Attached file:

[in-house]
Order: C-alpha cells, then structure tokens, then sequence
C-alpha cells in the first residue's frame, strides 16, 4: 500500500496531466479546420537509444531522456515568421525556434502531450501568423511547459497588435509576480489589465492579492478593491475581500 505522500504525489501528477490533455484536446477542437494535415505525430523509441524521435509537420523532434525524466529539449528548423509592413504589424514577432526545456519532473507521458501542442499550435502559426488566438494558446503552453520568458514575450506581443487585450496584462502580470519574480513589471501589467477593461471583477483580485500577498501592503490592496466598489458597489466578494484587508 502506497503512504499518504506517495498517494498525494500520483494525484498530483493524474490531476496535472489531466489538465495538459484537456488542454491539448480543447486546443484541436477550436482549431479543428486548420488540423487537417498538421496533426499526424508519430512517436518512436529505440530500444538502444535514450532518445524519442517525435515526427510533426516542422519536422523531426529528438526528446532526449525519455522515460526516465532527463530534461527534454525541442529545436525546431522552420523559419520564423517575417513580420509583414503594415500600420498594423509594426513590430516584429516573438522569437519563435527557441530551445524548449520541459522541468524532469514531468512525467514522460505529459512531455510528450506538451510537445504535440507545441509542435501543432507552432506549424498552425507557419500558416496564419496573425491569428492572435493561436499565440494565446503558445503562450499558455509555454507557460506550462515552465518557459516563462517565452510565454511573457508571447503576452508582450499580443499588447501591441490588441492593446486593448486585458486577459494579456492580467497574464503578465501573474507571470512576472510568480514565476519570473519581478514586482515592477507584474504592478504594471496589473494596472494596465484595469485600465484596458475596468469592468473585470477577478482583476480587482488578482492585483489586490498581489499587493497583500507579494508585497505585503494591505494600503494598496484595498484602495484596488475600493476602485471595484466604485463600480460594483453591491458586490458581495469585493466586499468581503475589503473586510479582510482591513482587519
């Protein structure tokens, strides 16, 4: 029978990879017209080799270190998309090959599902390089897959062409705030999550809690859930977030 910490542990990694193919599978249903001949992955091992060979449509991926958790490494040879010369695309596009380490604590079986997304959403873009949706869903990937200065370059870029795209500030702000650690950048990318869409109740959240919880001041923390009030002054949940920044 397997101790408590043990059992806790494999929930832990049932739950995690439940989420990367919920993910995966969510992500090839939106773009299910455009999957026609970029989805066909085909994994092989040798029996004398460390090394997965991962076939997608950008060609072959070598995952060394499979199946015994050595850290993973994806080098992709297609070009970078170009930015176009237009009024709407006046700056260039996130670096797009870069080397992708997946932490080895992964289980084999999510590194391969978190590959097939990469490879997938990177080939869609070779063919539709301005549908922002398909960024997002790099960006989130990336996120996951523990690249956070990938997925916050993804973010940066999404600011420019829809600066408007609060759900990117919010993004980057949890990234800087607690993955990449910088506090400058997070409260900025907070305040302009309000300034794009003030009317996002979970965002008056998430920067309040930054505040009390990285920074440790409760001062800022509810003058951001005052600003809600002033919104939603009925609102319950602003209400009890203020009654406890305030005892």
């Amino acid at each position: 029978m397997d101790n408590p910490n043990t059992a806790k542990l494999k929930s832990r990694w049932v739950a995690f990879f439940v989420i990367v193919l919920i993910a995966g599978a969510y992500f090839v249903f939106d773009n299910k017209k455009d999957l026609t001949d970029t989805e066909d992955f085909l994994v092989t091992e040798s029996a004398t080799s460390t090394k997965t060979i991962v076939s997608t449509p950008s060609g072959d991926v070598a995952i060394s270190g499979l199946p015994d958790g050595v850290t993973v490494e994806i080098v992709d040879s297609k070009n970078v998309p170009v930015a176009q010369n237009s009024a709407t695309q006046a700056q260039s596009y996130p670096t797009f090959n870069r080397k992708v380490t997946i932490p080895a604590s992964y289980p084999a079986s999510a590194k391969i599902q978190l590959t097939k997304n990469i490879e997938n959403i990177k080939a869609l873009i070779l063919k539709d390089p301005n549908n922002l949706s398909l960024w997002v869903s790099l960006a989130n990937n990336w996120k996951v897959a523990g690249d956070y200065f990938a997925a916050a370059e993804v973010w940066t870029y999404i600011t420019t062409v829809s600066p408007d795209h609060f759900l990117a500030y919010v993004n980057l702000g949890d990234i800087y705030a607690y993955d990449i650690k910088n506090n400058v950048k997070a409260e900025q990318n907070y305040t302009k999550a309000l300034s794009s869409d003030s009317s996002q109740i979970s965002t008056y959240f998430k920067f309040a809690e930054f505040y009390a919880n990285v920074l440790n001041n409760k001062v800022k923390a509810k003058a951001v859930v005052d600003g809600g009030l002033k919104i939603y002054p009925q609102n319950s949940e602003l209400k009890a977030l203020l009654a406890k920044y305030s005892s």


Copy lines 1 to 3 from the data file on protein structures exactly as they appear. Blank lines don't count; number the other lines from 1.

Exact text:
[in-house]
Order: C-alpha cells, then structure tokens, then sequence
C-alpha cells in the first residue's frame, strides 16, 4: 500500500496531466479546420537509444531522456515568421525556434502531450501568423511547459497588435509576480489589465492579492478593491475581500 505522500504525489501528477490533455484536446477542437494535415505525430523509441524521435509537420523532434525524466529539449528548423509592413504589424514577432526545456519532473507521458501542442499550435502559426488566438494558446503552453520568458514575450506581443487585450496584462502580470519574480513589471501589467477593461471583477483580485500577498501592503490592496466598489458597489466578494484587508 502506497503512504499518504506517495498517494498525494500520483494525484498530483493524474490531476496535472489531466489538465495538459484537456488542454491539448480543447486546443484541436477550436482549431479543428486548420488540423487537417498538421496533426499526424508519430512517436518512436529505440530500444538502444535514450532518445524519442517525435515526427510533426516542422519536422523531426529528438526528446532526449525519455522515460526516465532527463530534461527534454525541442529545436525546431522552420523559419520564423517575417513580420509583414503594415500600420498594423509594426513590430516584429516573438522569437519563435527557441530551445524548449520541459522541468524532469514531468512525467514522460505529459512531455510528450506538451510537445504535440507545441509542435501543432507552432506549424498552425507557419500558416496564419496573425491569428492572435493561436499565440494565446503558445503562450499558455509555454507557460506550462515552465518557459516563462517565452510565454511573457508571447503576452508582450499580443499588447501591441490588441492593446486593448486585458486577459494579456492580467497574464503578465501573474507571470512576472510568480514565476519570473519581478514586482515592477507584474504592478504594471496589473494596472494596465484595469485600465484596458475596468469592468473585470477577478482583476480587482488578482492585483489586490498581489499587493497583500507579494508585497505585503494591505494600503494598496484595498484602495484596488475600493476602485471595484466604485463600480460594483453591491458586490458581495469585493466586499468581503475589503473586510479582510482591513482587519